Accelerating patient access to cell and gene therapies

19 Oct 2023 15min read

As the first human genome was being deciphered two decades ago (an astronomical effort that took 13 years and about $3 billion), it was hard to predict that sequencing techniques would go on to become affordable, scalable and accessible enough to convince the healthcare buyer. Today, genetic sequencing is leading the way in integrating genomic technologies into public health system routine care, more specifically for screening (identification of individuals who may be at risk of a condition) and diagnosing (confirmation that the individual is affected by a condition). The success of genomics can be attributed to the fundamental technique of Next Generation Sequencing (NGS) and the multitude of enabling technologies that were developed to underpin it. As a result, new genomic technologies, such as cell and gene therapies, are now emerging with the potential to transform healthcare – should they become available to the many patients in urgent need of new treatment options.

What are the present challenges and necessary solutions that are needed to accelerate patient access to cell and gene therapies?

What are cell and gene therapies?

Cell and gene therapies (CGTs) are currently pushing genomic technologies towards their next frontier in healthcare, by bringing lifesaving, personalised treatments to the market.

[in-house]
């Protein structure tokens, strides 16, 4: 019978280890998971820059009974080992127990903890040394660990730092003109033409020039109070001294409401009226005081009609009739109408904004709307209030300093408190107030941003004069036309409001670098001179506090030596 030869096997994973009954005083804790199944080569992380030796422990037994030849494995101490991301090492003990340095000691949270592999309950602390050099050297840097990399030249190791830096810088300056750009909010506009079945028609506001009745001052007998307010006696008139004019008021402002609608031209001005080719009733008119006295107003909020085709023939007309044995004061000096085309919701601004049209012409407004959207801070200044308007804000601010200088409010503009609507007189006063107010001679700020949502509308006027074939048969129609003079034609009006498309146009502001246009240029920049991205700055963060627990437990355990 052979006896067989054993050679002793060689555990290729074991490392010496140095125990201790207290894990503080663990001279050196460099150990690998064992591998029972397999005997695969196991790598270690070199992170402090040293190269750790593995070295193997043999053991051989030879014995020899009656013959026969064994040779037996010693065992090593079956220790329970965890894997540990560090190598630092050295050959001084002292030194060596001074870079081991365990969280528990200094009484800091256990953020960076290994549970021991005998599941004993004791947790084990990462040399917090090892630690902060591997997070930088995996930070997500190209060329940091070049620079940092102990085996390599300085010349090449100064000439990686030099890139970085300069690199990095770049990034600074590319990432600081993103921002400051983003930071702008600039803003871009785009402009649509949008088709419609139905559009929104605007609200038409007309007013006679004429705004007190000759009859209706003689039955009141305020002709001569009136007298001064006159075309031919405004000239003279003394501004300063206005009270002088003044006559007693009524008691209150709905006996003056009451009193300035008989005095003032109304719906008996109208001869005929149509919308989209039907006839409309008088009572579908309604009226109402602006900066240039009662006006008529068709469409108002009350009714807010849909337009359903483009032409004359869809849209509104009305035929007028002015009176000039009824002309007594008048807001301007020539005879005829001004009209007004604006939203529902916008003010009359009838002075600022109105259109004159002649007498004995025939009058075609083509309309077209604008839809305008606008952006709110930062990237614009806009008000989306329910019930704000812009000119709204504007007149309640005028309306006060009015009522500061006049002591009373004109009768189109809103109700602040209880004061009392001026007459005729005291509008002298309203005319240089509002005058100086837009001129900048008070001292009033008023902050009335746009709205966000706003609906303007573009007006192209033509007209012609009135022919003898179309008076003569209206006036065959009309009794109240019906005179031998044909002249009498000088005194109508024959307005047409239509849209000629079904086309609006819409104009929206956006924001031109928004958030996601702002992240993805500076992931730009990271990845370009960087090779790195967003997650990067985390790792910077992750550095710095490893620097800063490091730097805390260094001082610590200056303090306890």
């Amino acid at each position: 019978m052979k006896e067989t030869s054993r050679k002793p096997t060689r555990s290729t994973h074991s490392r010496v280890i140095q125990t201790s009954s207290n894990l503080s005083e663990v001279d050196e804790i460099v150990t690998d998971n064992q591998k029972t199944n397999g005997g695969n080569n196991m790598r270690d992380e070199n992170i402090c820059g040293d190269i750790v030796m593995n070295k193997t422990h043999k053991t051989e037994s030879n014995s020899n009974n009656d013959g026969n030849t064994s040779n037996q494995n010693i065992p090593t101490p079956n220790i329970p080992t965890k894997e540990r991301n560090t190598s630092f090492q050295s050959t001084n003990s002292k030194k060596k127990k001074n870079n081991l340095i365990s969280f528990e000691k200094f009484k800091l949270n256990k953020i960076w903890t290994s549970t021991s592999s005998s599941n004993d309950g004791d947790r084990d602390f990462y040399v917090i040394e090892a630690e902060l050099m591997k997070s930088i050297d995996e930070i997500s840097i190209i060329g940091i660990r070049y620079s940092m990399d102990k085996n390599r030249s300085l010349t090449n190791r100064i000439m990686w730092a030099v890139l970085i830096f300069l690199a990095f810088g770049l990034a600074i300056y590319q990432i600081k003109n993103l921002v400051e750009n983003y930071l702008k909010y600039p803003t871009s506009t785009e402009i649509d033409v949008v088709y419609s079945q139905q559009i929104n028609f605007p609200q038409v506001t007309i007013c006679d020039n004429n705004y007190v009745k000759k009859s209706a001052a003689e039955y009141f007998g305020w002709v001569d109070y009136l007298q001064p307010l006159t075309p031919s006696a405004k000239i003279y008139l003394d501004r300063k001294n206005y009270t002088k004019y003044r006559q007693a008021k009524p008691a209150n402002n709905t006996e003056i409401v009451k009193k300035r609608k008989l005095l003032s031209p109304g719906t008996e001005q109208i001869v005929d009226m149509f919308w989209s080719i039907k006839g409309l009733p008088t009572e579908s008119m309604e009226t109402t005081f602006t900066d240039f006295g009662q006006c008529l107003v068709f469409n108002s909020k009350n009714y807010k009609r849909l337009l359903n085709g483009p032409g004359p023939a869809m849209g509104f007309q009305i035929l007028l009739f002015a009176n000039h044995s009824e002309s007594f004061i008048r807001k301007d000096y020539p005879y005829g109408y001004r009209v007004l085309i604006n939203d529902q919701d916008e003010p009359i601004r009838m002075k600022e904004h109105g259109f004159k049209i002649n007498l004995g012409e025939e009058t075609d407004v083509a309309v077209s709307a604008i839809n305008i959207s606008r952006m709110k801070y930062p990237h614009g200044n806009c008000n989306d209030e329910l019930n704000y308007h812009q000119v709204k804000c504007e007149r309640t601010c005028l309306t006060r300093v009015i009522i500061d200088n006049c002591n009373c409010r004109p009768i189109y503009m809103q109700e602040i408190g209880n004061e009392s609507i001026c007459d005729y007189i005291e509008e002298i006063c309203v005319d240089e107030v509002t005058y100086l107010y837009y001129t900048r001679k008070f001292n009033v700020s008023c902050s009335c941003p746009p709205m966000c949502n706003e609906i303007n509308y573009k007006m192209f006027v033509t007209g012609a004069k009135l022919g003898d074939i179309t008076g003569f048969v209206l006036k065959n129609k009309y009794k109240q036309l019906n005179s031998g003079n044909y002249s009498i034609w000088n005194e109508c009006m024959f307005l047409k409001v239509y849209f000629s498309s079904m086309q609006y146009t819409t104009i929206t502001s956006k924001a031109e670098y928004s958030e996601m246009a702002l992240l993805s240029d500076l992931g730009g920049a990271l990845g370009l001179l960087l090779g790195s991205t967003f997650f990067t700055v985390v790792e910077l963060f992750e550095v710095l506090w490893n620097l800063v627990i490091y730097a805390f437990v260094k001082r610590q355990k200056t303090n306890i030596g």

CGTs are a promising new treatment category where a person’s genes and/or cells are modified to treat or cure a disease. To the best of our knowledge, there are currently about 30 CGTs approved by the FDA and about 15 authorized on the European market, the majority of which were approved in the last five years. These have been able to cure previously uncurable diseases, particularly blood cancers and rare genetic conditions.

However, CGTs are still extremely complex and expensive to develop, manufacture and distribute. For example, Libmeldy, the latest to be approved for use on the NHS, is the most expensive drug in the world at £2.8 million a dose. As a result, treatment costs are often prohibitive for the payers and it is estimated that less than 2% of patients who could benefit from CGTs have gotten access.

Much like genomics 20 years ago, CGTs are at an inflection point in their development, where envisioning an affordable, scalable and accessible future might be challenging to fully embrace. Scientific research has, however, demonstrated the health economic benefits to be had from accessing gene and cell therapy and the importance of increasing public access to these techniques is recognized globally. While investments in the field are currently peaking thanks to financial and regulatory incentives already in place, more innovation is still needed on the manufacturing side to drastically reduce bioprocessing complexity and delivery costs.

The following are some of the key manufacturing, regulatory and economic factors that cell and gene therapy developers will need to consider to best plan their route to market.

Manufacturing for tailored and personalised treatment – the case for cell and gene therapies

As with NGS, it will be the development of the enabling technologies over the coming decades that facilitates the increase in scale and reduction in cost needed for cell and gene therapies to reach their potential and become widely accessible.